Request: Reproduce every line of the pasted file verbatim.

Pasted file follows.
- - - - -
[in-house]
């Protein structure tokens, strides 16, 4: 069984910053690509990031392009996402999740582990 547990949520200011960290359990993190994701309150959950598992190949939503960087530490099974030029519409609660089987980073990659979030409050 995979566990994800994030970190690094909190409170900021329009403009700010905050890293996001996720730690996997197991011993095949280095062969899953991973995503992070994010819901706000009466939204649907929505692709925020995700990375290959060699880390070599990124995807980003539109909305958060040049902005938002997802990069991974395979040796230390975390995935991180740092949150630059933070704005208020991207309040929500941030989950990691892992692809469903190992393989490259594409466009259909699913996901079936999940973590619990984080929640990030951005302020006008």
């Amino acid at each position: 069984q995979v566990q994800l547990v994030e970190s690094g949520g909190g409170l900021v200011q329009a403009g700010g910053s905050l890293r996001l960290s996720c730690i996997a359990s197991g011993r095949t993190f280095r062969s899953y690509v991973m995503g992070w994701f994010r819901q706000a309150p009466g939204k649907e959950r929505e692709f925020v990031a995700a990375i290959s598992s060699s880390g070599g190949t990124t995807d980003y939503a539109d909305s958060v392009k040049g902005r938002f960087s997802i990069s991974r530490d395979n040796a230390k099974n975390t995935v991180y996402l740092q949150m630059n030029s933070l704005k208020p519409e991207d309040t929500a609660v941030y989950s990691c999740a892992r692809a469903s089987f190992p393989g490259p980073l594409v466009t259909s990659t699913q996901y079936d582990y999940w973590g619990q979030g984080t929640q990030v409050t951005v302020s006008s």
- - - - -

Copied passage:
[in-house]
């Protein structure tokens, strides 16, 4: 069984910053690509990031392009996402999740582990 547990949520200011960290359990993190994701309150959950598992190949939503960087530490099974030029519409609660089987980073990659979030409050 995979566990994800994030970190690094909190409170900021329009403009700010905050890293996001996720730690996997197991011993095949280095062969899953991973995503992070994010819901706000009466939204649907929505692709925020995700990375290959060699880390070599990124995807980003539109909305958060040049902005938002997802990069991974395979040796230390975390995935991180740092949150630059933070704005208020991207309040929500941030989950990691892992692809469903190992393989490259594409466009259909699913996901079936999940973590619990984080929640990030951005302020006008």
């Amino acid at each position: 069984q995979v566990q994800l547990v994030e970190s690094g949520g909190g409170l900021v200011q329009a403009g700010g910053s905050l890293r996001l960290s996720c730690i996997a359990s197991g011993r095949t993190f280095r062969s899953y690509v991973m995503g992070w994701f994010r819901q706000a309150p009466g939204k649907e959950r929505e692709f925020v990031a995700a990375i290959s598992s060699s880390g070599g190949t990124t995807d980003y939503a539109d909305s958060v392009k040049g902005r938002f960087s997802i990069s991974r530490d395979n040796a230390k099974n975390t995935v991180y996402l740092q949150m630059n030029s933070l704005k208020p519409e991207d309040t929500a609660v941030y989950s990691c999740a892992r692809a469903s089987f190992p393989g490259p980073l594409v466009t259909s990659t699913q996901y079936d582990y999940w973590g619990q979030g984080t929640q990030v409050t951005v302020s006008s």